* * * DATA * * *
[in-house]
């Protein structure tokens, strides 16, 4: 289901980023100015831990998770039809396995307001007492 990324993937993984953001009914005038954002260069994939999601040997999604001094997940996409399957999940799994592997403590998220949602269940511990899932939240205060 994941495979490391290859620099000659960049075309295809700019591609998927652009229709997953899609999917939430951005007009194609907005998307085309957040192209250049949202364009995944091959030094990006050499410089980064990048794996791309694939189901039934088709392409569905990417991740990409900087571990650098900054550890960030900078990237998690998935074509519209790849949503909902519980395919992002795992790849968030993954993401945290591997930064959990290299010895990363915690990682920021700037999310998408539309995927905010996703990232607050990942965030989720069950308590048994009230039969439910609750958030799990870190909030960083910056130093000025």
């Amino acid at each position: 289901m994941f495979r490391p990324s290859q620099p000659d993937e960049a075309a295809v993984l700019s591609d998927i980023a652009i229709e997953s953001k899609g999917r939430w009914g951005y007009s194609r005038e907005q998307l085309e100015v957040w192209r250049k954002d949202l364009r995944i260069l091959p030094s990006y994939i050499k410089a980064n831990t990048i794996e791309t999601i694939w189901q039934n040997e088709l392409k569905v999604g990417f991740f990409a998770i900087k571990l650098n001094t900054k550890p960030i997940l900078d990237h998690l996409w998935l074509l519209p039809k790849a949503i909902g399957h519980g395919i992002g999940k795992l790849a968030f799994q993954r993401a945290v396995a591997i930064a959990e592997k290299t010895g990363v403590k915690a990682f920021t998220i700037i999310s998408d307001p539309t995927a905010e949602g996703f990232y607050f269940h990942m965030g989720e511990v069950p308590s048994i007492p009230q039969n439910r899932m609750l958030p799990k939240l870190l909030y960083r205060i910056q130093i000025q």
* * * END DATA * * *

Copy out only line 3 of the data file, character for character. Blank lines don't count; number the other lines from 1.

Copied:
């Amino acid at each position: 289901m994941f495979r490391p990324s290859q620099p000659d993937e960049a075309a295809v993984l700019s591609d998927i980023a652009i229709e997953s953001k899609g999917r939430w009914g951005y007009s194609r005038e907005q998307l085309e100015v957040w192209r250049k954002d949202l364009r995944i260069l091959p030094s990006y994939i050499k410089a980064n831990t990048i794996e791309t999601i694939w189901q039934n040997e088709l392409k569905v999604g990417f991740f990409a998770i900087k571990l650098n001094t900054k550890p960030i997940l900078d990237h998690l996409w998935l074509l519209p039809k790849a949503i909902g399957h519980g395919i992002g999940k795992l790849a968030f799994q993954r993401a945290v396995a591997i930064a959990e592997k290299t010895g990363v403590k915690a990682f920021t998220i700037i999310s998408d307001p539309t995927a905010e949602g996703f990232y607050f269940h990942m965030g989720e511990v069950p308590s048994i007492p009230q039969n439910r899932m609750l958030p799990k939240l870190l909030y960083r205060i910056q130093i000025q």